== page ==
Top Five Bloomberg BNA Energy and Climate Report Stories for the Week Ending Sept. 5


Gas Flaring Photo Credit Susana Gonzales Bloomberg

The Environmental Protection Agency’s plan to issue a methane strategy this fall was the top Energy and Climate Report story for the week ending Sept. 5. The number two story covered an investigation by Republicans in Congress who are questioning the role an environmental group had in EPA’s proposed rules to control carbon emissions from power plants. Rounding out the top five were stories on the construction of a carbon sequestration project, a legal action by states intended to move the EPA’s proposed rules for carbon emissions along and an endangerment finding for greenhouse gas emissions for aircraft expected to be released by the agency in April 2015.

1. EPA Will Stress Efficiency in Strategy for Methane This Fall, McCarthy Says

    The EPA will issue a methane strategy in the fall that could include revisions to performance standards for oil and gas wells issued in 2012, according to Administrator Gina McCarthy, whose remarks are covered in this story.

    “We're going to be putting out a strategy this fall and we hope everybody will pay attention to that effort. It will be addressing the challenges as well as the opportunities,” McCarthy said Sept. 2 at Barclays Capital energy forum.

    The strategy will emphasize efficiency and reducing the need to flare gas, McCarthy said. The EPA will pursue incentives to natural gas producers to capture and sell more of the gas that it would normally vent or flare, she said.

    2. Issa, Vitter to Investigate NRDC Role in EPA Rule on Power Plants, Pebble Mine Permit

    As covered in this story, House and Senate Republicans have launched a joint investigation into the influence the Natural Resources Defense Council had in the EPA’s rulemaking process for regulating carbon dioxide emissions from power plants.

    “It appears that the NRDC's unprecedented access to high-level EPA officials allowed it to influence EPA policy decisions and achieve its own private agenda,” lawmakers said in the Sept. 2 letter, which was sent to EPA Administrator Gina McCarthy and the NRDC.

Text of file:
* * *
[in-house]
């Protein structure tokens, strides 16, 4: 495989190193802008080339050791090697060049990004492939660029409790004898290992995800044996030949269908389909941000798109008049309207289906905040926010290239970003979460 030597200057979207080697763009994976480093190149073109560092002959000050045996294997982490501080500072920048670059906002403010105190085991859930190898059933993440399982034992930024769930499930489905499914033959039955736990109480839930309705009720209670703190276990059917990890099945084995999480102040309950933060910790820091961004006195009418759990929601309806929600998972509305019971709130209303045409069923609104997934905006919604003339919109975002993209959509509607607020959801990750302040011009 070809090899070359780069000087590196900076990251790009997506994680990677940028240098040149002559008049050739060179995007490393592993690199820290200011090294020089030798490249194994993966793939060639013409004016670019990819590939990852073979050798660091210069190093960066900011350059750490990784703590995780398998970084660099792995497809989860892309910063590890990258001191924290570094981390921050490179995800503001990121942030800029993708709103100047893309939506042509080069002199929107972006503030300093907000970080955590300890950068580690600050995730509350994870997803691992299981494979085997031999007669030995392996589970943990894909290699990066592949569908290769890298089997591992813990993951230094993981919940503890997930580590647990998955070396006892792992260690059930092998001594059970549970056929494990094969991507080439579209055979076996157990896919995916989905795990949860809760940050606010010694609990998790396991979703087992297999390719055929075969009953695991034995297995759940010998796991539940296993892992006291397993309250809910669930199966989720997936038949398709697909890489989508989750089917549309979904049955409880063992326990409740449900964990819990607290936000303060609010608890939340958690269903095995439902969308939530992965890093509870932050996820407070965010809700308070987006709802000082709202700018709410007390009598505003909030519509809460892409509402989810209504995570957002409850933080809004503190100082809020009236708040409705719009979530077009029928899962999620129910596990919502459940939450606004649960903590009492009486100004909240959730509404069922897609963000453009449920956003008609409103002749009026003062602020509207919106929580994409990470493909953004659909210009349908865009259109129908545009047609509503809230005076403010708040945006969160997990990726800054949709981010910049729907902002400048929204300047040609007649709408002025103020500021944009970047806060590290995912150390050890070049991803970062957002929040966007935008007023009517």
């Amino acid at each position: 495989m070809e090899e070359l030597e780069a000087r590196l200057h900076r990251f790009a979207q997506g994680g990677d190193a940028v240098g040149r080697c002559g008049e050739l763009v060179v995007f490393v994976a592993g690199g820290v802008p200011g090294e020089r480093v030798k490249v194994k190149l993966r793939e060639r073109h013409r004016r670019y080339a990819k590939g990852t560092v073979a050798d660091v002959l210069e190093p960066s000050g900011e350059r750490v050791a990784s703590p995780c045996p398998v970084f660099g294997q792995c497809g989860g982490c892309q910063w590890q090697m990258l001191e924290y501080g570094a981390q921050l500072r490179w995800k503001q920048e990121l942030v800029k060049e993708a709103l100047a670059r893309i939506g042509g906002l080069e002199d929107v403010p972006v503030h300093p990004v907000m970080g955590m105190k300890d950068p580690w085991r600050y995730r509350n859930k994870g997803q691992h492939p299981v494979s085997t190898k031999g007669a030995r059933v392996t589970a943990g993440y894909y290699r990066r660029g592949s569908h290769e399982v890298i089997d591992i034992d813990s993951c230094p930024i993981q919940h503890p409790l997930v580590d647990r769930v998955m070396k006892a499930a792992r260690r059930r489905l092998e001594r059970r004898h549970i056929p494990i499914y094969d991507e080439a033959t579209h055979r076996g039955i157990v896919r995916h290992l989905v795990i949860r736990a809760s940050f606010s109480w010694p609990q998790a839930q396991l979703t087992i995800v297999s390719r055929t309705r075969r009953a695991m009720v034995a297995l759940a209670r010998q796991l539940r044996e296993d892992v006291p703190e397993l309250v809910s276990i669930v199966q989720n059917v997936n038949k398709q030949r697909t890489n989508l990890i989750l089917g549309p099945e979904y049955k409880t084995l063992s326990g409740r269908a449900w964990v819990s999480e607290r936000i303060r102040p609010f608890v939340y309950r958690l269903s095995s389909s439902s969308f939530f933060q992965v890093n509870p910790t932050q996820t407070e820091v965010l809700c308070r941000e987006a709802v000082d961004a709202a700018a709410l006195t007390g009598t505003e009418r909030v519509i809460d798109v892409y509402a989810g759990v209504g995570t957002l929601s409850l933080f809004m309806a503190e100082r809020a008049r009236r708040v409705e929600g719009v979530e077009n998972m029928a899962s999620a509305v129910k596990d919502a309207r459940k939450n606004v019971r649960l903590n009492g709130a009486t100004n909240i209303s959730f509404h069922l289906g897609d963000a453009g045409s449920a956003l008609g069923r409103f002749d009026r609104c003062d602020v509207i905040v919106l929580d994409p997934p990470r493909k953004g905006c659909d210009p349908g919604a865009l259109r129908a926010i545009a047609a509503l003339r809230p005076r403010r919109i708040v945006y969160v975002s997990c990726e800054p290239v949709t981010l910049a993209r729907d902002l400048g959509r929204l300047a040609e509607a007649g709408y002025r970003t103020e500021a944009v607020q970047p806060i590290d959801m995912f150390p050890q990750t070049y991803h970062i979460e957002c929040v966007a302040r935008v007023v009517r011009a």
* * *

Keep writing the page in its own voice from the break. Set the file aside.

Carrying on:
The letter was signed by Rep. Darrell Issa (R-Calif.), chairman of the House Committee on Oversight and Government Reform, which has subpoena power, as well as other Republican leaders, such as Sen. David Vitter (R-La.), the ranking member of the Senate Environment and Public Works Committee.

    3. Construction Begins on FutureGen Project, But Financing, Other Challenges Remain

    As detailed in this story, construction has begun on the stalled FutureGen 2.0 carbon capture and sequestration project in western Illinois, according to project officials, but major hurdles remain for the $1.65 billion first-of-its-kind power plant.

    Installation of the first foundation piling meets an Aug. 31 start-construction deadline required by the Illinois Environmental Protection Agency, Kim Biggs, a spokeswoman for the agency, told Bloomberg BNA in an e-mail Aug. 28.

    The work represents a victory for the project, which involves retrofitting one boiler in a nearly 50-year-old coal plant owned by Ameren Corp. to capture roughly 90 percent of its carbon dioxide emissions. Success would demonstrate that the technology effectively required for new power plants by the Obama administration is achievable. Critics have said it's not yet commercially viable.

    4. Coalition Seeks to Intervene in Challenge to EPA Settlement on Carbon Regulations

    A coalition of 11 states, the District of Columbia and New York City filed a motion Sept. 2—as covered in this story—to intervene in a legal challenge to a 2010 settlement that required the EPA to develop carbon dioxide limits for new and existing power plants.

    In an unopposed motion filed with the U.S. Court of Appeals for the District of Columbia Circuit, the coalition said it had a compelling interest in preventing additional obstacles to the agency's completion of the regulations and argued that overturning the settlement would not block the EPA from finalizing its new source performance standards for new and existing power plants.

    The coalition consists of the states of California, Connecticut, Delaware, Maine, Massachusetts, New Mexico, New York, Oregon, Rhode Island, Vermont and Washington, as well as the District of Columbia and New York City.

    5. EPA to Propose Endangerment Finding for Aircraft Emissions in April 2015

    As covered in this story, the EPA said it will propose an endangerment finding for greenhouse gas emissions from aircraft in late April 2015.

    The EPA would be required by the Clean Air Act to regulate greenhouse gases from aircraft if it determines the emissions endanger public health or the environment, it said in a Sept. 3 summary.

    Finalizing the proposed endangerment finding would take a year, the EPA said.

    “This is late, incredibly late, but it's still incredibly good news because EPA realizes it has to act itself,” Vera Pardee, a senior attorney at the Center for Biological Diversity, told Bloomberg BNA Sept. 4.

    “If it makes a positive endangerment finding, which we completely expect will happen, then it has no choice but to start regulating aircraft emissions independent of and regardless of what the international community does.”



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